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    ABSTRACT: Recent breakthroughs in neuroscience have led to the awareness that we should revise our traditional mode of thinking and studying the CNS, i.e. by isolating the privileged network of "intelligent" synaptic contacts. We may instead need to contemplate all the variegate communications occurring between the different neural cell types, and centrally involving the astrocytes. Basically, it appears that a single astrocyte should be considered as a core that receives and integrates information from thousands of synapses, other glial cells and the blood vessels. In turn, it generates complex outputs that control the neural circuitry and coordinate it with the local microcirculation. Astrocytes thus emerge as the possible fulcrum of the functional homeostasis of the healthy CNS. Yet, evidence indicates that the bridging properties of the astrocytes can change in parallel with, or as a result of, the morphological, biochemical and functional alterations these cells undergo upon injury or disease. As a consequence, they have the potential to transform from supportive friends and interactive partners for neurons into noxious foes. In this review, we summarize the currently available knowledge on the contribution of astrocytes to the functioning of the CNS and what goes wrong in various pathological conditions, with a particular focus on amyotrophic lateral sclerosis, Alzheimer's disease and ischemia. The observations described convincingly demonstrate that the development and progression of several neurological disorders involve the de-regulation of a finely tuned interplay between multiple cell populations. Thus, it seems that a better understanding of the mechanisms governing the integrated communication and detrimental responses of the astrocytes as well as their impact towards the homeostasis and performance of the CNS is fundamental to open novel therapeutic perspectives. Copyright © 2015. Published by Elsevier Ltd.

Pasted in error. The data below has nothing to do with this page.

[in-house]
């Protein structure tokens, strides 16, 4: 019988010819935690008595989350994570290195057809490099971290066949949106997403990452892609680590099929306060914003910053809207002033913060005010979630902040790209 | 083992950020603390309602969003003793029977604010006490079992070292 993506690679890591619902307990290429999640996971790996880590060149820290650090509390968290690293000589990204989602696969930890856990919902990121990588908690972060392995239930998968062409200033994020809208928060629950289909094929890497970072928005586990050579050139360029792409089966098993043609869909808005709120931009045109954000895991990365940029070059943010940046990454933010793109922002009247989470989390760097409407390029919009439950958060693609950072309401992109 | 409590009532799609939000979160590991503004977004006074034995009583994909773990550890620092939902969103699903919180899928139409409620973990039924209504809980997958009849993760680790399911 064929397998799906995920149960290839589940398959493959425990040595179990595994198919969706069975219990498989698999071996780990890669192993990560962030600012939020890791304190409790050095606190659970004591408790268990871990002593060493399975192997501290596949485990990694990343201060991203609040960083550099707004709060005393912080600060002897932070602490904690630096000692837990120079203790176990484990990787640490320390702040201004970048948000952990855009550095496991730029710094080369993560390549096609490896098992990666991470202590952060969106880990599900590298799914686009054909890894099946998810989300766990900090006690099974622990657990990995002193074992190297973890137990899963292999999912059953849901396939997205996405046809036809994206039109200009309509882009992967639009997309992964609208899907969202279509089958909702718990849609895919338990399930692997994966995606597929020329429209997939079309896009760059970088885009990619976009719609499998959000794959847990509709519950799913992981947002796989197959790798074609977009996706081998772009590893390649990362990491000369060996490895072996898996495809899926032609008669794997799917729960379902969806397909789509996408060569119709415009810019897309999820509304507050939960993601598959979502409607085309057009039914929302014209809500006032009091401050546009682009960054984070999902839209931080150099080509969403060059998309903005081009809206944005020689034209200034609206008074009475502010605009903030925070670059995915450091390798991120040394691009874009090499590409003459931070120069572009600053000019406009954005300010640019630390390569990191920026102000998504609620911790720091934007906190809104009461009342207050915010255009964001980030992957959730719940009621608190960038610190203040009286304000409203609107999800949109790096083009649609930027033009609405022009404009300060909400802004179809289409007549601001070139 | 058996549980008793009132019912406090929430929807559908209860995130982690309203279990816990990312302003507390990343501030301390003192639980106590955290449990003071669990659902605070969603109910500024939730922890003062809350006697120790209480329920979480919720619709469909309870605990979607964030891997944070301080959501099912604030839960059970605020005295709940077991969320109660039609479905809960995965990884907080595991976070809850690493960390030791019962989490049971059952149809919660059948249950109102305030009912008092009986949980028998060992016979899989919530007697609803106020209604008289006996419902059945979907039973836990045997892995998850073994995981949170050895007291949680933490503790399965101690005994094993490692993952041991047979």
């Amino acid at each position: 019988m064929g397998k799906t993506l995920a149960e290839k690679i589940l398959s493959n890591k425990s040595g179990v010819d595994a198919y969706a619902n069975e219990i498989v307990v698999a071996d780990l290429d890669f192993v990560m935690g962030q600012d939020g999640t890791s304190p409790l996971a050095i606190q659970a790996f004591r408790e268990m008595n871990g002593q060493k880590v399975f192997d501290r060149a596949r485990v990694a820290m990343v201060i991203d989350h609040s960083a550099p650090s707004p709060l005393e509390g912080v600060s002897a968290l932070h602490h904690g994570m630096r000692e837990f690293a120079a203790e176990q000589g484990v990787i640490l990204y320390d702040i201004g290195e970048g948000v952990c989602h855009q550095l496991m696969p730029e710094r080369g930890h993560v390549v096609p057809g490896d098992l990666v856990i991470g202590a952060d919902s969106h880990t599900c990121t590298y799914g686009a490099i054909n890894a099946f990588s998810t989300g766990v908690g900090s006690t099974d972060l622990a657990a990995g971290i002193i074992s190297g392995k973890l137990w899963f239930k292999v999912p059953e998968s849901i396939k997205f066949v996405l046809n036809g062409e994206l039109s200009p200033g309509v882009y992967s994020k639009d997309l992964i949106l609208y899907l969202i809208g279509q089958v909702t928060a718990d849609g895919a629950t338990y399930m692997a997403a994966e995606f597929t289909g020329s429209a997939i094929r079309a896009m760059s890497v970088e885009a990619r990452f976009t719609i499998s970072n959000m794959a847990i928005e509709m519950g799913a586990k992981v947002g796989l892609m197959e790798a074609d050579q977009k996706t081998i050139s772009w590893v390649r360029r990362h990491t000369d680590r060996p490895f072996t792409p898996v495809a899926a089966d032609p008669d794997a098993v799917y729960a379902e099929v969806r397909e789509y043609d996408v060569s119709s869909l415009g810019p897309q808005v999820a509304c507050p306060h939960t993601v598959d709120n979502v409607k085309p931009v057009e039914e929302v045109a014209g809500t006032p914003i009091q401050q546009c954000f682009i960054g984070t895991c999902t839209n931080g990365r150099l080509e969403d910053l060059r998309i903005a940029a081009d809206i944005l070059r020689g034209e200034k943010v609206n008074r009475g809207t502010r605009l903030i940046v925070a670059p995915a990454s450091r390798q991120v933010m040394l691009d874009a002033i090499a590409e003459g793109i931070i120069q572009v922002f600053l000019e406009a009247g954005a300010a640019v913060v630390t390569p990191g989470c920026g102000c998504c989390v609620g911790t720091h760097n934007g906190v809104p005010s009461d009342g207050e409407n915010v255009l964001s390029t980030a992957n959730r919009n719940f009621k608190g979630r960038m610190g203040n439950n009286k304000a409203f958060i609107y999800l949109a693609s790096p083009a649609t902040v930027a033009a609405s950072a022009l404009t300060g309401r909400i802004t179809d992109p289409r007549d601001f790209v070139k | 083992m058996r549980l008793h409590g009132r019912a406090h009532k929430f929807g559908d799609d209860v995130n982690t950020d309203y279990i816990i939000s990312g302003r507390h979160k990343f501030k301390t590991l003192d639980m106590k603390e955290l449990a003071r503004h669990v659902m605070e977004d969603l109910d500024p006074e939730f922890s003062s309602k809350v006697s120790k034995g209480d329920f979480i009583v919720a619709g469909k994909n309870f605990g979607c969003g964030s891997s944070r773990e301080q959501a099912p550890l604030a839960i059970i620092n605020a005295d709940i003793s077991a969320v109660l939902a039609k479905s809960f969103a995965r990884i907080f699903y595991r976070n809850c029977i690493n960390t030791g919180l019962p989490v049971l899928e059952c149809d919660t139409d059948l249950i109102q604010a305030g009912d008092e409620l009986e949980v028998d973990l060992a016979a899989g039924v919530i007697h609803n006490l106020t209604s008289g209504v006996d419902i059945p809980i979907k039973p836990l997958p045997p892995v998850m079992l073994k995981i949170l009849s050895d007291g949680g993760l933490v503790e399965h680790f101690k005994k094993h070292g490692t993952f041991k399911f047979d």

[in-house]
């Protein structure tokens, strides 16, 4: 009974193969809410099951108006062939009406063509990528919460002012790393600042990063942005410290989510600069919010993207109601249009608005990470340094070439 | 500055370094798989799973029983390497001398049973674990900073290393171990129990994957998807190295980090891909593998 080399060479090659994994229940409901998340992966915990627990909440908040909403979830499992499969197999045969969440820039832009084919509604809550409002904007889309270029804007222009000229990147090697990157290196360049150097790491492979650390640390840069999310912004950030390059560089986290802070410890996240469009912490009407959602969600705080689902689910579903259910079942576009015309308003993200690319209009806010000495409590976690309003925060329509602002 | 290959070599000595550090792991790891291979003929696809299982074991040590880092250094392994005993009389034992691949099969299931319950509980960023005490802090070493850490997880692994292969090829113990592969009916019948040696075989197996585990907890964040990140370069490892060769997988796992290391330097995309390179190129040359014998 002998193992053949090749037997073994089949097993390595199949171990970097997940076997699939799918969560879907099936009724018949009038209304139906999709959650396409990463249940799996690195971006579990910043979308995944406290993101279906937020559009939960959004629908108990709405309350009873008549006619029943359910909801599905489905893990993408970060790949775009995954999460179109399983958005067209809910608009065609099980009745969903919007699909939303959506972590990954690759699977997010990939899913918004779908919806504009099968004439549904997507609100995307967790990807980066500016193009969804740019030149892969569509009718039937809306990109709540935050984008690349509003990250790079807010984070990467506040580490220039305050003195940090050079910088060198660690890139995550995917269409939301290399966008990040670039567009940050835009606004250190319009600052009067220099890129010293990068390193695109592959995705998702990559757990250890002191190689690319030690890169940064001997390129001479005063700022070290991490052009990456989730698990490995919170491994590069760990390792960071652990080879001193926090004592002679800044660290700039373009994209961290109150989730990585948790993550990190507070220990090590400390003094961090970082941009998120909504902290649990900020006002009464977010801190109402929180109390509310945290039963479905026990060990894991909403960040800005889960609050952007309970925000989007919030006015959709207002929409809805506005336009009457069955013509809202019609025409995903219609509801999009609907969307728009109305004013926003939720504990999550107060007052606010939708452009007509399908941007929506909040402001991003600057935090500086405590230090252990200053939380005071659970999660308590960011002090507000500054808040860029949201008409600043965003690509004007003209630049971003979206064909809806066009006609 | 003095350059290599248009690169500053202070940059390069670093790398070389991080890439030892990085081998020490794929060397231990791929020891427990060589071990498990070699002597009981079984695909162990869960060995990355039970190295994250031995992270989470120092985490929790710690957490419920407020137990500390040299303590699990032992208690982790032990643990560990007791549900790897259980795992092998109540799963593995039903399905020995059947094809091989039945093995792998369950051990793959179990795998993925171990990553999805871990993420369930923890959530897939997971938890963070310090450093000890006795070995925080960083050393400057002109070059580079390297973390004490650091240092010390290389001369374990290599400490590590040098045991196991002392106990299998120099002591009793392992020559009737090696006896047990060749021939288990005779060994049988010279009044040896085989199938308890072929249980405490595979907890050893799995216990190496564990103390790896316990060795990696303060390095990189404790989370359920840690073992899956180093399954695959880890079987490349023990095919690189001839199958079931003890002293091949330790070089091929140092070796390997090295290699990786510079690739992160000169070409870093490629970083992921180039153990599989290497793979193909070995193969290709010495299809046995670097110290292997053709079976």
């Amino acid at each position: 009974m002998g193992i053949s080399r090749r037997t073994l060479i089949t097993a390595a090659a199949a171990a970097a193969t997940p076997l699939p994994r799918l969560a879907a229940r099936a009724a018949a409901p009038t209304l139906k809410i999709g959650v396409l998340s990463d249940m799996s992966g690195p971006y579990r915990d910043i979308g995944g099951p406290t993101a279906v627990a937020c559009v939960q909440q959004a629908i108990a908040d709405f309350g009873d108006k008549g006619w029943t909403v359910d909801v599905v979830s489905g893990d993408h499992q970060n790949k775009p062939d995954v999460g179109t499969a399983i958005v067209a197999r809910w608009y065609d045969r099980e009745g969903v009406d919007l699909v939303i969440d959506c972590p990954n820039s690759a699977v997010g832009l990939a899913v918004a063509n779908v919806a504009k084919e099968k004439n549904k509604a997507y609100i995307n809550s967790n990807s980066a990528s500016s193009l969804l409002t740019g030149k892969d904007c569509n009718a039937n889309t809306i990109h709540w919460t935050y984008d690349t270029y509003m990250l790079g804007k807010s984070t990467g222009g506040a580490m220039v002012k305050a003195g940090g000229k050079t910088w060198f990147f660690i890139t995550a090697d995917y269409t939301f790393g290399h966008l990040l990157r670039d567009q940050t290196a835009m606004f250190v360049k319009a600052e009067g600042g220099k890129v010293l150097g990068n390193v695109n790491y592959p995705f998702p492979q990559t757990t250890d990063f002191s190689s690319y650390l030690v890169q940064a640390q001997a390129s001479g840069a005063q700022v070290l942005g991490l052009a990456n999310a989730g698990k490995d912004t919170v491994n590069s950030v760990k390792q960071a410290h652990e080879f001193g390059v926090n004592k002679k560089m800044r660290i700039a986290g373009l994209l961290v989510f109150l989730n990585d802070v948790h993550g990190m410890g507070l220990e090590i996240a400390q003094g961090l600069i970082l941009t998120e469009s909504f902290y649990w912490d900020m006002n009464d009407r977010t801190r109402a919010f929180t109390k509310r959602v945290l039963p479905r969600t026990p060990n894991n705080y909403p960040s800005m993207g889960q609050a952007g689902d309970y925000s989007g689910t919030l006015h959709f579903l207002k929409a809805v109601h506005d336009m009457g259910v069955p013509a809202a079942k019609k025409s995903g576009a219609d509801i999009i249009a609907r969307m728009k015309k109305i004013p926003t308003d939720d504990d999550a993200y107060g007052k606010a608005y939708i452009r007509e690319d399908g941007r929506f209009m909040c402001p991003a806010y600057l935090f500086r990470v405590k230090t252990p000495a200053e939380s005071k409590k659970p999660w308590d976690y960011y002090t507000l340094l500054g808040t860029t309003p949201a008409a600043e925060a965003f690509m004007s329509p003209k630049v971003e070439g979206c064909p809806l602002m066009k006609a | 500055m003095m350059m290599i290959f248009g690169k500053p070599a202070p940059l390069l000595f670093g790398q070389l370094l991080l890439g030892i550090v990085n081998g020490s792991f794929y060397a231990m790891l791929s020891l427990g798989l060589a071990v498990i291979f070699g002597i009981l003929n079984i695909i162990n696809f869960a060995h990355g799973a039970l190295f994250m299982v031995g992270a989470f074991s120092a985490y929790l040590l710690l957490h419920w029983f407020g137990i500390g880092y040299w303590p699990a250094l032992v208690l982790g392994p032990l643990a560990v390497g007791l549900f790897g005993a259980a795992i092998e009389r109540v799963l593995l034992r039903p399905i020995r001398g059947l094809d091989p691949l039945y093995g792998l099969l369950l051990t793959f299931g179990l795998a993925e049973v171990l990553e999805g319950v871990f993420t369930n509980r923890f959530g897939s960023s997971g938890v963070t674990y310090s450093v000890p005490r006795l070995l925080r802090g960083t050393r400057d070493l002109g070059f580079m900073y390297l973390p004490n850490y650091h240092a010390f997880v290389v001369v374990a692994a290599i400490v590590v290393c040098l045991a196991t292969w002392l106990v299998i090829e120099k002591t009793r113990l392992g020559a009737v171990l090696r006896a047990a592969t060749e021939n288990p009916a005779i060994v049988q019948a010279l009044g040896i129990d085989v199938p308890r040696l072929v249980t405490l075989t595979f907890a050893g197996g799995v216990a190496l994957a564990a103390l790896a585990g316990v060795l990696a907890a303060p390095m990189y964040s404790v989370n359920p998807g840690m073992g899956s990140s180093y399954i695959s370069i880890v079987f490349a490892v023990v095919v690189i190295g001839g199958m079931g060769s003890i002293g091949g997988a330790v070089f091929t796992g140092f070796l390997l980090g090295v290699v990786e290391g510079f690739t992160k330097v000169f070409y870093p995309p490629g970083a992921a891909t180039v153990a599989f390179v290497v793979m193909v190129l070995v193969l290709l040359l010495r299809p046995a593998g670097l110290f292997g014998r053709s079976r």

Progress in Neurobiology 04/2015; 29. DOI:10.1016/j.pneurobio.2015.04.003 · 9.99 Impact Factor
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    • "ICWs can be initiated in the in vivo retina and brain by various triggers; however, an important concern is that such experimental stimulation (electrical, specific receptor ligands, photoactivation of Ca 2+ —see below) is often much stronger than can be reasonably expected under normal physiological conditions. Spontaneous ICWs have been reported in the cerebellum in vivo (Hoogland et al. 2009), but the wave activity seems to disappear when the animals start locomotor activity (Nimmerjahn et al. 2009). Pathological conditions are likely to provide stronger cellular and molecular stimuli for ICWs compared to the physiological situation. "
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    Cold Spring Harbor Protocols 03/2015; 2015(3):pdb.top066068. DOI:10.1101/pdb.top066068 · 4.63 Impact Factor
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    • "Since the probability of finding these neurons is relatively low [1 GoC every 430 GrCs (Korbo et al., 1993), 1 Lugaro cell/15 PCs (Dieudonné and Dumoulin, 2000)], it is unlikely that they contributed significantly to signal generation in our recordings. It should also be noted that a contribution of calcium signals generated by glial cells (Hoogland et al., 2009; Hoogland and Kuhn, 2010) cannot be completely ruled out. However, such a contribution is unlikely, given that the typical calcium transients in astrocytes and glial cells show slower kinetics and larger latencies compared with those of neuronal signals and glial calcium waves usually fluctuate independently of synaptic inputs (Hoogland et al., 2009; Hoogland and Kuhn, 2010). "